We left the Eastern Massasauga to continue soaking up the warm rays, and continued on to see what else we could find. I stumbled upon two separate Smooth Greensnakes within the course of an hour, both out in the open along the edges of the rock barrens. Smooth Greensnakes have to be one of the most beautiful and docile of Ontario's snakes - I don't think a Smooth Greensnake could bite someone if it wanted to! Unlike the vast majority of Ontario's snakes, Smooth Greensnakes are the only one to regularly eat insects.

Smooth Greensnake - Muskoka District

In the early afternoon Todd and I began our walk back to the car to have a late lunch. We were only a few hundred meters from the vehicle when Todd looked down and spotted this...

Eastern Hognose Snake - Muskoka District

It was a neonate Eastern Hognose Snake, all six inches of it stretched out along the trail. This was an incredible find, as this species is known to be in the general area, but has never been found before at this particular site, as far as I am aware. It also happened to be Todd's first ever hoggie!

Eastern Hognose Snake - Muskoka District

Eastern Hognose Snakes are listed as a Threatened species in Ontario and are often found in relatively low densities throughout the province, making them quite difficult to find in most areas. They dine almost exclusively on American Toads in Ontario, and prefer habitat that contains sandy or loamy soil. Their upturned snout is a unique adaptation they have, used for borrowing in the sand. This particular area has very little sand (it is mostly bedrock interspersed with wetlands), or toads, so it is not that surprising that Eastern Hoggies are rather rare in the area.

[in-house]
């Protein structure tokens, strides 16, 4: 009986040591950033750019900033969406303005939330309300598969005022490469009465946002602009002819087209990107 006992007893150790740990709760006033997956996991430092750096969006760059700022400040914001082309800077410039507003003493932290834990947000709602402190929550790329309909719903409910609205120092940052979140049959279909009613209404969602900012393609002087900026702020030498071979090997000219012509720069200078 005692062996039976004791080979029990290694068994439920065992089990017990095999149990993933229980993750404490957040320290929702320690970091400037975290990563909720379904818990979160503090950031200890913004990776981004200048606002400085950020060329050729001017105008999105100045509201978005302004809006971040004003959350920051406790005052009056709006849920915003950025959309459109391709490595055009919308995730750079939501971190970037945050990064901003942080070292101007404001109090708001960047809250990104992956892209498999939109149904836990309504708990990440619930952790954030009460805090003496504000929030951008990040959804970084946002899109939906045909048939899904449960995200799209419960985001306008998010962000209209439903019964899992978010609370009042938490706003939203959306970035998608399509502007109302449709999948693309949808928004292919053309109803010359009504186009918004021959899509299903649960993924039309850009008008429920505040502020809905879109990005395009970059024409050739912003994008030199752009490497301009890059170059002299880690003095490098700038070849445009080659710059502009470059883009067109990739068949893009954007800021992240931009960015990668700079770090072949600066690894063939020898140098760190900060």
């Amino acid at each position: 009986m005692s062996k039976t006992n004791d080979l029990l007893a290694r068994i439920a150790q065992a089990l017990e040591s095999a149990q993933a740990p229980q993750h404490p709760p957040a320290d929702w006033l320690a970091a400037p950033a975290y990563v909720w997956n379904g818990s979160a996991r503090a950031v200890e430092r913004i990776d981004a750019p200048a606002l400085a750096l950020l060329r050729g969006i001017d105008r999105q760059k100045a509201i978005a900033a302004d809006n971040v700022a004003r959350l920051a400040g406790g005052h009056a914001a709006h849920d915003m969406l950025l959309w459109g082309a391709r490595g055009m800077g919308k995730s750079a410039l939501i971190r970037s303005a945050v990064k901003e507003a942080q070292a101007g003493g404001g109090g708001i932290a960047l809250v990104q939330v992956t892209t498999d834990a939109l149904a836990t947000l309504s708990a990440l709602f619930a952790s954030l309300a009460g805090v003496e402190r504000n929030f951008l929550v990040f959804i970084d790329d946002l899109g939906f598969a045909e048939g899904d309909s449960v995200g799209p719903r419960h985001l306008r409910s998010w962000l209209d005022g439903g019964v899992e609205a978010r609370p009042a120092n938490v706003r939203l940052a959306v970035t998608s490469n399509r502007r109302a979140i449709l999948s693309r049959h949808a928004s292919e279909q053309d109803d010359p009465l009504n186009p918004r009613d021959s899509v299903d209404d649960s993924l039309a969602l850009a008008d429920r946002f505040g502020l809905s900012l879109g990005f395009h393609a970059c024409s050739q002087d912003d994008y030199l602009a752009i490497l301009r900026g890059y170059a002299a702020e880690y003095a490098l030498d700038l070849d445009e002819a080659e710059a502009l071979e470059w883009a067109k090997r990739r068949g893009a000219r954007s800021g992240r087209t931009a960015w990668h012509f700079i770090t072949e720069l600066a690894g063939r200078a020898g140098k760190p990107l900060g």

Eastern Hognose Snake - Muskoka District

Eastern Hognose Snakes are famous for the elaborate "death-feigning" display that they perform when threatened in some way. It may involve them rolling onto their back with their tongue hanging out of their mouth, while spraying feces around as they writhe on the ground. The whole purpose of the display is to make them seem thoroughly unappetizing to a would be predator. We were careful when observing the snake not to stress it out too much to cause the display, as I can't imagine it is very pleasant for the snake, as well as quite energy-taxing.

Eastern Hognose Snake - Muskoka District

After such a productive morning, we decided we would spend the rest of the afternoon birding at the Carden Alvar - an extensive area of prairies, alvar, and low-intensity livestrock grazing. Many grassland species call the alvar home, species that are in general declining across their range as low-intensity agriculture is being replaced with "efficient" monocultures. Eastern Meadowlarks, Bobolinks, Grasshopper Sparrows and Eastern Bluebirds are some of the common birds here; species that are always fun to see!

Tree Swallow - Carden Alvar

We had a productive few hours on the alvar, finding a pair of Upland Sandpipers right next to Victoria Road, observing several Loggerhead Shrikes from the various gravel roads that crisscross the area, and listening to at least four Sedge Wrens rattling away in the aptly named Sedge Wren Marsh on Wylie Road. Our last stop was the Prospect Road Marsh, where we were treated to close views of a Least Bittern as it flew low over the marsh in perfect lighting.

It was a simply amazing day in a beautiful part of Ontario. We ended up with close to 100 bird and 9 reptile species for the day.

2 comments:

  1. That is an impressive 24-hour foray, Josh....well done!